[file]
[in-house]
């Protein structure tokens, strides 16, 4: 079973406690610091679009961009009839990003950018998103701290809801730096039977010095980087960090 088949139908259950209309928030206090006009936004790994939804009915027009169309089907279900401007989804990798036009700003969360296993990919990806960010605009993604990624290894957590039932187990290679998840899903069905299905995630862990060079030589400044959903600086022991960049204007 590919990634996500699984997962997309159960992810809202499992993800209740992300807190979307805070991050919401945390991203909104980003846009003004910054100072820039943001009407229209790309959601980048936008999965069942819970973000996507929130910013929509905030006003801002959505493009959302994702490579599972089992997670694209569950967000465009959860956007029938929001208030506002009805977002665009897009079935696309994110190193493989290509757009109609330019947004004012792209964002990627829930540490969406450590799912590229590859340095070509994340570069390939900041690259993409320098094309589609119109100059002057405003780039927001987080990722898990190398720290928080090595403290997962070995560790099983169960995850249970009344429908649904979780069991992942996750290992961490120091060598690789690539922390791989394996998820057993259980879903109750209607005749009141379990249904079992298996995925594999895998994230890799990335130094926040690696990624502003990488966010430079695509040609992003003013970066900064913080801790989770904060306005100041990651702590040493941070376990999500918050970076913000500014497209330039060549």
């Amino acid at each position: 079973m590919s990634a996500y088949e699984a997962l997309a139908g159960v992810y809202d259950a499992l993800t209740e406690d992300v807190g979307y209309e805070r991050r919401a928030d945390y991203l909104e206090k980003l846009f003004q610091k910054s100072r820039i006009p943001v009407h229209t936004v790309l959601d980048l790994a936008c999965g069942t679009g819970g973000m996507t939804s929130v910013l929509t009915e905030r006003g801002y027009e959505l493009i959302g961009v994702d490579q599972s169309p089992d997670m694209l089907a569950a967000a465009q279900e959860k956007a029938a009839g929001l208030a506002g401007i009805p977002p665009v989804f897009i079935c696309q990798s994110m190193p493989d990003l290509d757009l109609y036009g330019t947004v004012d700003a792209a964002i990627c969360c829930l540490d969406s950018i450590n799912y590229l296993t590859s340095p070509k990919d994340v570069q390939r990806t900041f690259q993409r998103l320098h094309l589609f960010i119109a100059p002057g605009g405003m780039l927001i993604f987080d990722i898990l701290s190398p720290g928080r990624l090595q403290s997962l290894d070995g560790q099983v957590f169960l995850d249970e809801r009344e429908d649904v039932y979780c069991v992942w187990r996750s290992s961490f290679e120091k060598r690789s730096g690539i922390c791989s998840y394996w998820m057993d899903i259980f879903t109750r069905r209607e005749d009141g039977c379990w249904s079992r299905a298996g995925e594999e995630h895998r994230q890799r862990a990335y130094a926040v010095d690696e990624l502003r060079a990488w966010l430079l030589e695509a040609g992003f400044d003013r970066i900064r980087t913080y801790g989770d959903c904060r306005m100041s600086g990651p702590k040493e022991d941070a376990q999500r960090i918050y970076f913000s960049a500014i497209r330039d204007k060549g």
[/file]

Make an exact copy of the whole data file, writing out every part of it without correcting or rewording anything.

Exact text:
[in-house]
């Protein structure tokens, strides 16, 4: 079973406690610091679009961009009839990003950018998103701290809801730096039977010095980087960090 088949139908259950209309928030206090006009936004790994939804009915027009169309089907279900401007989804990798036009700003969360296993990919990806960010605009993604990624290894957590039932187990290679998840899903069905299905995630862990060079030589400044959903600086022991960049204007 590919990634996500699984997962997309159960992810809202499992993800209740992300807190979307805070991050919401945390991203909104980003846009003004910054100072820039943001009407229209790309959601980048936008999965069942819970973000996507929130910013929509905030006003801002959505493009959302994702490579599972089992997670694209569950967000465009959860956007029938929001208030506002009805977002665009897009079935696309994110190193493989290509757009109609330019947004004012792209964002990627829930540490969406450590799912590229590859340095070509994340570069390939900041690259993409320098094309589609119109100059002057405003780039927001987080990722898990190398720290928080090595403290997962070995560790099983169960995850249970009344429908649904979780069991992942996750290992961490120091060598690789690539922390791989394996998820057993259980879903109750209607005749009141379990249904079992298996995925594999895998994230890799990335130094926040690696990624502003990488966010430079695509040609992003003013970066900064913080801790989770904060306005100041990651702590040493941070376990999500918050970076913000500014497209330039060549």
């Amino acid at each position: 079973m590919s990634a996500y088949e699984a997962l997309a139908g159960v992810y809202d259950a499992l993800t209740e406690d992300v807190g979307y209309e805070r991050r919401a928030d945390y991203l909104e206090k980003l846009f003004q610091k910054s100072r820039i006009p943001v009407h229209t936004v790309l959601d980048l790994a936008c999965g069942t679009g819970g973000m996507t939804s929130v910013l929509t009915e905030r006003g801002y027009e959505l493009i959302g961009v994702d490579q599972s169309p089992d997670m694209l089907a569950a967000a465009q279900e959860k956007a029938a009839g929001l208030a506002g401007i009805p977002p665009v989804f897009i079935c696309q990798s994110m190193p493989d990003l290509d757009l109609y036009g330019t947004v004012d700003a792209a964002i990627c969360c829930l540490d969406s950018i450590n799912y590229l296993t590859s340095p070509k990919d994340v570069q390939r990806t900041f690259q993409r998103l320098h094309l589609f960010i119109a100059p002057g605009g405003m780039l927001i993604f987080d990722i898990l701290s190398p720290g928080r990624l090595q403290s997962l290894d070995g560790q099983v957590f169960l995850d249970e809801r009344e429908d649904v039932y979780c069991v992942w187990r996750s290992s961490f290679e120091k060598r690789s730096g690539i922390c791989s998840y394996w998820m057993d899903i259980f879903t109750r069905r209607e005749d009141g039977c379990w249904s079992r299905a298996g995925e594999e995630h895998r994230q890799r862990a990335y130094a926040v010095d690696e990624l502003r060079a990488w966010l430079l030589e695509a040609g992003f400044d003013r970066i900064r980087t913080y801790g989770d959903c904060r306005m100041s600086g990651p702590k040493e022991d941070a376990q999500r960090i918050y970076f913000s960049a500014i497209r330039d204007k060549g």